While Dr. Craig Cole was studying at Michigan State University, his grandmother Vesta announced to the family that she had advanced-stage colon cancer. “I had no intention of going into medicine at the time,” Dr. Cole recollects. “She called and asked me to come to Detroit to drive her to her appointment, and I skipped classes for the day to take her.”

At the clinic, he was horrified to see how unprofessionally his grandmother was treated. The doctor’s mother was the receptionist, and she told Vesta that if she wanted to be seen on time, she’d have to buy something from a closet full of used clothes.

“My mother bought some shoes for $20, so my grandmother could be seen at her scheduled time,” he says. The doctor told my grandmother, “Your cancer is getting worse, and we’re going to start you on more chemo tomorrow.”

Despite her doctor’s bullying, Vesta refused treatment. After a painful battle, she wanted to spend her remaining days in hospice. Before her passing, Vesta said to Dr. Cole, “I really think you could do better than that.” His life then took a different direction.

The beloved, bow tie-wearing myeloma specialist, who cares for a full slate of patients, also makes time in his schedule to participate in IMF educational programs. “As a physician, it’s my job to offer my patients options and to educate them, but also respect that as informed and empowered patients, their autonomy and wishes supersede my authority.”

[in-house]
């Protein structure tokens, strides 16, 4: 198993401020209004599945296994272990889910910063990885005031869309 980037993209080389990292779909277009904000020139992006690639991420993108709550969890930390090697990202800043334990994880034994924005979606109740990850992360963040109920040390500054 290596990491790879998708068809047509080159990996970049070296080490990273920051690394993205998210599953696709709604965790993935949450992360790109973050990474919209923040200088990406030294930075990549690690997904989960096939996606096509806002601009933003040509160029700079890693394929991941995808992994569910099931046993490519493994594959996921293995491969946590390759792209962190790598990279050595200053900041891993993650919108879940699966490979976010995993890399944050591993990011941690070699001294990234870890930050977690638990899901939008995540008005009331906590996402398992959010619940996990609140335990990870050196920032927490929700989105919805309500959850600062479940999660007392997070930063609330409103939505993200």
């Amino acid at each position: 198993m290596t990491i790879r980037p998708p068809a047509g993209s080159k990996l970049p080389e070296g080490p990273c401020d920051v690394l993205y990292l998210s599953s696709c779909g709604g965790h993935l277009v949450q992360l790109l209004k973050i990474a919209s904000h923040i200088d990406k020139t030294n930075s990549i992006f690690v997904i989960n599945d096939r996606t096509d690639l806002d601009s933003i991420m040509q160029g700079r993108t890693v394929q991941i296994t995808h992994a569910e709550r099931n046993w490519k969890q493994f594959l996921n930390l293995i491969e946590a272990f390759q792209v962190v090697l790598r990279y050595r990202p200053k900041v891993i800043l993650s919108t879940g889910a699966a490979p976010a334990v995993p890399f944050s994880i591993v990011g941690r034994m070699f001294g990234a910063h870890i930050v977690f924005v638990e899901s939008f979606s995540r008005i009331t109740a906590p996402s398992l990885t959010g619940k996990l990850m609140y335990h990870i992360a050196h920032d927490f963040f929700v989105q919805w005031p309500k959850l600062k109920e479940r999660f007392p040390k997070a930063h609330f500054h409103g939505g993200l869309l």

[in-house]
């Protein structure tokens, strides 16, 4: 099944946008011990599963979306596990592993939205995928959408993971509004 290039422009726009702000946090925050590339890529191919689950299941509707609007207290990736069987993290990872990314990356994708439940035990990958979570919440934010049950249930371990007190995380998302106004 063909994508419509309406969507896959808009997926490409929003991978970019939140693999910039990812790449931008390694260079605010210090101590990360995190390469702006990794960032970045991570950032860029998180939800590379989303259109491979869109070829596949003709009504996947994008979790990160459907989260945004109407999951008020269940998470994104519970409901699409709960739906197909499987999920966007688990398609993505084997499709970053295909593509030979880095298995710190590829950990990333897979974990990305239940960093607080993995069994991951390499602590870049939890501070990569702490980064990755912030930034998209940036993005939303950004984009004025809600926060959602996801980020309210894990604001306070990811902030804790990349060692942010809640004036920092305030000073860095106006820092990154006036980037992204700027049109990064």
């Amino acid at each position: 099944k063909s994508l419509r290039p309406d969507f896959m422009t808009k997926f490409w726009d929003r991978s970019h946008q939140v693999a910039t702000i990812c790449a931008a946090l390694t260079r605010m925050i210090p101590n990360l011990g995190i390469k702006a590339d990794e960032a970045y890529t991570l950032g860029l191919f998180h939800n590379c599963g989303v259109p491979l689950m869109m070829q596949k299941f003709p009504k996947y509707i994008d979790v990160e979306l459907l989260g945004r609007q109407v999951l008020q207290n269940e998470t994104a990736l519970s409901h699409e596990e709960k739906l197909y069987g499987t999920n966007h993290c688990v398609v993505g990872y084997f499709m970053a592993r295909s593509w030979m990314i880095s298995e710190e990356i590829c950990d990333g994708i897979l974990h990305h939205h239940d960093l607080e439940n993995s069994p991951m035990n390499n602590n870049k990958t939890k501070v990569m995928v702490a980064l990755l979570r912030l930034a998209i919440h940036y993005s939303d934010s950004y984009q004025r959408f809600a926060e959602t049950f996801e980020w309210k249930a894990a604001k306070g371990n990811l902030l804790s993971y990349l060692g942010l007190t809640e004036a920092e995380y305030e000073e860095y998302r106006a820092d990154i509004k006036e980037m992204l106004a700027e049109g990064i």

At a past IMF Regional Community Workshop, Dr. Cole looked around the room and “realized that for so many patients, this is it. The IMF is the only one reaching out to patients in communities like these.” Today, Dr. Cole is a supporter of the IMF through The Hope Society, a monthly giving club.

When asked about a possible cure, Dr. Cole said, “If you were to ask me 10 years ago about a cure for myeloma, I would have said ‘I don’t know if that’s really possible.’ But there has been so much velocity moving forward toward cure, that now it’s pretty absolute. I am certain that it’s going to happen.”

Dr. Cole has a picture of his grandparents in his clinic, 30 years after visiting the doctor with his grandmother. “When I get off track and frustrated, it reminds me that I went into this line of work to treat people better.”

We applaud Dr. Cole for his dedication as a healthcare professional, volunteer, and donor. 


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